The transition to the aggregative stage of Capsaspora owczarzaki, a close unicellular relative to Metazoa, is associated with significant upregulation of orthologs of genes that are important for multicellularity in metazoans.
Sponges and ctenophores lack hypoxia-inducible factors, suggesting that the metazoan last common ancestor could have lived aerobically under severe hypoxia and did not need to regulate its transcription in response to oxygen availability.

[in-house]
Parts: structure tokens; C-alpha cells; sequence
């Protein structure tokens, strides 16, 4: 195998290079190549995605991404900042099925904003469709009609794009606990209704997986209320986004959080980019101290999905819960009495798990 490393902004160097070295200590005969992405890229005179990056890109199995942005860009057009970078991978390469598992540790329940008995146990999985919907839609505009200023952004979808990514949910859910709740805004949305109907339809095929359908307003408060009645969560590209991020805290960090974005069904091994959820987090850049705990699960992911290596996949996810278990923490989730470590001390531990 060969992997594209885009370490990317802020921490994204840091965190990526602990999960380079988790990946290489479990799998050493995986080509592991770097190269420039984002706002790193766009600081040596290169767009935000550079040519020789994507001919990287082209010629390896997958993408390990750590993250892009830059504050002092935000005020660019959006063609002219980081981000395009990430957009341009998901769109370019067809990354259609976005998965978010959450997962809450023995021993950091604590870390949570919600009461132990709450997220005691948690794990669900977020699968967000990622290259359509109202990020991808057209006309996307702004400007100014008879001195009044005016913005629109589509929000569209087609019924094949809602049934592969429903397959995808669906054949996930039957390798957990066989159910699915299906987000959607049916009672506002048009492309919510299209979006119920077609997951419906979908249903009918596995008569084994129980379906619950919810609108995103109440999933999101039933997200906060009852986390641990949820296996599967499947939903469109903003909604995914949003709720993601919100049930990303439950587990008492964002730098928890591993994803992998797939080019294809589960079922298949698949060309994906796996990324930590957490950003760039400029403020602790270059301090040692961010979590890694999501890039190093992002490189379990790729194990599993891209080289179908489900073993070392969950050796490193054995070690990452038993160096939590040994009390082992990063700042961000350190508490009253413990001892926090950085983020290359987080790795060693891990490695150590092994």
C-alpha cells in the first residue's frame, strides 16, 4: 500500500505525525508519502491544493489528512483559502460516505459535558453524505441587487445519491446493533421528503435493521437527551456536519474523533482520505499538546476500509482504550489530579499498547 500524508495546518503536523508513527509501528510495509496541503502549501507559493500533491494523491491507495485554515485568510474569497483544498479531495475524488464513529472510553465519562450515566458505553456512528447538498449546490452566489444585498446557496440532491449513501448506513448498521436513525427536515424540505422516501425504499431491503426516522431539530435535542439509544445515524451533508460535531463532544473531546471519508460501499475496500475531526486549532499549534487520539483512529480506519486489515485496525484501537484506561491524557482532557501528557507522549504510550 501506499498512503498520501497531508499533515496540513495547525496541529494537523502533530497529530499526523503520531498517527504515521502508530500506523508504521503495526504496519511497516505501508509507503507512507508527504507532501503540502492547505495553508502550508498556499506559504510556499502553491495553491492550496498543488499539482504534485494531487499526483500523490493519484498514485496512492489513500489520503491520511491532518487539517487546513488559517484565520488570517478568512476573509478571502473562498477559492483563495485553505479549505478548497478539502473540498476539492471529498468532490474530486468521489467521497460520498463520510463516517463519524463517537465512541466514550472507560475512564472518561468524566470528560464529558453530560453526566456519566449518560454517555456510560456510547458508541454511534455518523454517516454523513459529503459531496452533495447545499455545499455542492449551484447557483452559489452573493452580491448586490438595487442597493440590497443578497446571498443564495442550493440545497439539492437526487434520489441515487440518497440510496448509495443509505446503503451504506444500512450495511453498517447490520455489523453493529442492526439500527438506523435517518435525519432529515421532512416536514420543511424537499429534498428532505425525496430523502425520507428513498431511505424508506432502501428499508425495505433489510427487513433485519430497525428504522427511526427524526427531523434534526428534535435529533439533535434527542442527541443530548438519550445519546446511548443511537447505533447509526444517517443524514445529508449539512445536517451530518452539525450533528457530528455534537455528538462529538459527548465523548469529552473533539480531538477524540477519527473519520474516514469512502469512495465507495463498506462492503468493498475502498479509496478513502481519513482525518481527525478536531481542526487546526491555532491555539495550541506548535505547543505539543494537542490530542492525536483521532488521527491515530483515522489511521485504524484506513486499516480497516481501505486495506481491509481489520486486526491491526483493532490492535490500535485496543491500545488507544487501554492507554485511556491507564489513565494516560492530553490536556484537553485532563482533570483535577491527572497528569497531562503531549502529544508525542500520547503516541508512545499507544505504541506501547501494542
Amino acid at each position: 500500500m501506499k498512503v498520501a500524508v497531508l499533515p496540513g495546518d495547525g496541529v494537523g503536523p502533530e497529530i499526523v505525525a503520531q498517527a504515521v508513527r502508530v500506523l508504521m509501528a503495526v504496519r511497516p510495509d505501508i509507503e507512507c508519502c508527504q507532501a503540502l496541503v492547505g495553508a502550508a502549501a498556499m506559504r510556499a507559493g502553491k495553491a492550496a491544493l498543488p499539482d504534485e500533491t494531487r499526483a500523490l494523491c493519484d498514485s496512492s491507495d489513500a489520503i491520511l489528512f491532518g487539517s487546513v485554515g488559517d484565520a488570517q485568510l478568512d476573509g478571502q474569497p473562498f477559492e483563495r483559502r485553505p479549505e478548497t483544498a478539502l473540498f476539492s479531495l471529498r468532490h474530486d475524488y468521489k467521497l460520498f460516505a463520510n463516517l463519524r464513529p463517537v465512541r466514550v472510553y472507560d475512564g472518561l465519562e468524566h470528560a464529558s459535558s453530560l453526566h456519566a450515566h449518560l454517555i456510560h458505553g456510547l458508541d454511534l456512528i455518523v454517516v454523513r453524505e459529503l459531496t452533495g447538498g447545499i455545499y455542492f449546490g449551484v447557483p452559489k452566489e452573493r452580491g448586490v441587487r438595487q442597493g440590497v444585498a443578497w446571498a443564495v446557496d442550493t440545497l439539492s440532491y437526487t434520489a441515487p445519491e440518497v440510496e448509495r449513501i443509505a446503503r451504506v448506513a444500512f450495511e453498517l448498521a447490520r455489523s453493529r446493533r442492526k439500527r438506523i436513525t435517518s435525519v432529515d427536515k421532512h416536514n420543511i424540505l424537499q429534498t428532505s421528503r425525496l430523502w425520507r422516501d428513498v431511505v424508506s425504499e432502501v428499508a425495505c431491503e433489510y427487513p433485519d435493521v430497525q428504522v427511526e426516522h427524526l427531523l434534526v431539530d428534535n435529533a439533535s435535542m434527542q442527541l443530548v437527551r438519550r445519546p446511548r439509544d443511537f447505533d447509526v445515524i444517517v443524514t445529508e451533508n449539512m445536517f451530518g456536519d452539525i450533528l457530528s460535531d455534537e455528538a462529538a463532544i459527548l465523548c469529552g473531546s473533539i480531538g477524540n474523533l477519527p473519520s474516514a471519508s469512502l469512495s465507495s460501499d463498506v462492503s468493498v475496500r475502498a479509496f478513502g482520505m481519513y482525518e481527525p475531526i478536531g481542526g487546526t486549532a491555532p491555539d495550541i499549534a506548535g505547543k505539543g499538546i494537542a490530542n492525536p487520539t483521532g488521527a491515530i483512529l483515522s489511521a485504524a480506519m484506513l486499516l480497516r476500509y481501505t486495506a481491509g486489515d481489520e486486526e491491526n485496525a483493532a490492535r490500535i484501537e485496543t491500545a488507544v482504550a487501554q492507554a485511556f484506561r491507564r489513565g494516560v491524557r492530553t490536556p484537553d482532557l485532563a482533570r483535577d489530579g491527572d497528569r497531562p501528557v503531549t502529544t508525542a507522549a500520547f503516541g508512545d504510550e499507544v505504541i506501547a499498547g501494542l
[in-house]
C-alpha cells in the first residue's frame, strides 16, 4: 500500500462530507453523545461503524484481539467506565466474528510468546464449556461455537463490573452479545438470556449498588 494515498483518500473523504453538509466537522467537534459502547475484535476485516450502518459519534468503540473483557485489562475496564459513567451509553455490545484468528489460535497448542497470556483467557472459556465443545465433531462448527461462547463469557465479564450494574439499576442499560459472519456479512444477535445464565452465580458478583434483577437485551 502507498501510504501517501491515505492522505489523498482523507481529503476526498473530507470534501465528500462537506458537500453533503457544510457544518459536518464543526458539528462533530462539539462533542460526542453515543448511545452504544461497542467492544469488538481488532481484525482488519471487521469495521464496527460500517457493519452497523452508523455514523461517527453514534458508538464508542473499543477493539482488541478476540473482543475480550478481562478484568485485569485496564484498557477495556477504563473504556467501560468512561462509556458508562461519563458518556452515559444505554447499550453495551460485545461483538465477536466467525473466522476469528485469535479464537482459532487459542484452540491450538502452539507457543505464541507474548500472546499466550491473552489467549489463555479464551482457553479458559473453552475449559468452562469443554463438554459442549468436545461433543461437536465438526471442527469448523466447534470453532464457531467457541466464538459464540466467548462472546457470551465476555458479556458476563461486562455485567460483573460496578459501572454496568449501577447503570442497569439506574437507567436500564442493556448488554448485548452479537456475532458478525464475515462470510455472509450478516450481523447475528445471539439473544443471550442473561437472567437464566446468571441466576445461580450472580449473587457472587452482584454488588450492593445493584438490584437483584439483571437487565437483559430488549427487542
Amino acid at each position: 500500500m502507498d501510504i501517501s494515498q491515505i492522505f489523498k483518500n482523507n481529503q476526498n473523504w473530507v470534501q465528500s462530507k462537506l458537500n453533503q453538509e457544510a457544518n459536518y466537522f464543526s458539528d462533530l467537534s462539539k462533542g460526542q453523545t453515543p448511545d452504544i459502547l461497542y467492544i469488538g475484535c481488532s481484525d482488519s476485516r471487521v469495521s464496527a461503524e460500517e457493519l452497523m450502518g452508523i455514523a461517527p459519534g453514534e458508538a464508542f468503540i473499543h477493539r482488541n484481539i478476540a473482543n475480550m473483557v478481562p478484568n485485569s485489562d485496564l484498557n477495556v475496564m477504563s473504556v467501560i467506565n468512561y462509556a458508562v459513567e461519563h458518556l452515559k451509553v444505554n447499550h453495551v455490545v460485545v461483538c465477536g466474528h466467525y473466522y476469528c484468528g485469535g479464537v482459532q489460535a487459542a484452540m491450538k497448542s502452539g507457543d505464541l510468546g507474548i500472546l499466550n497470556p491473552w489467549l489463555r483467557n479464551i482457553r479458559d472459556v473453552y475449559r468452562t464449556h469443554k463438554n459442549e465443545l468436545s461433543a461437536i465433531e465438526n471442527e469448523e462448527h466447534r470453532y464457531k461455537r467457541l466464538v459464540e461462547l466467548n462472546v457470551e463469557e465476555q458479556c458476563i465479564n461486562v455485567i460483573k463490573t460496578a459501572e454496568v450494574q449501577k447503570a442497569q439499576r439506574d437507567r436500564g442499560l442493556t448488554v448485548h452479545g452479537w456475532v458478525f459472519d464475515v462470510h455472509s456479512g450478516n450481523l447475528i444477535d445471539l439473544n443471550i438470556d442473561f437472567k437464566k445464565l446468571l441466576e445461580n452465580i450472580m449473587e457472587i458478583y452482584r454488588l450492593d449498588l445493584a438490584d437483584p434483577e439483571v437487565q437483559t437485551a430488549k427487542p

A genetic screen reveals that two predicted glycosyltransferases promote rosette development and prevent cell clumping in one of the closest living relatives of animals, the choanoflagellate S. rosetta.
The foundations of genomic complexity in multicellular animals have deep roots in their unicellular prehistory, both in terms of innovations in gene content, as well as the evolutionary dynamics of genome architecture.
The complex chromatin-based genomic regulatory system controlling developmental gene expression in complex bilaterians predates the evolution of morphological complexity and may have been a prerequisite for the evolution of the first simple multicellular animals.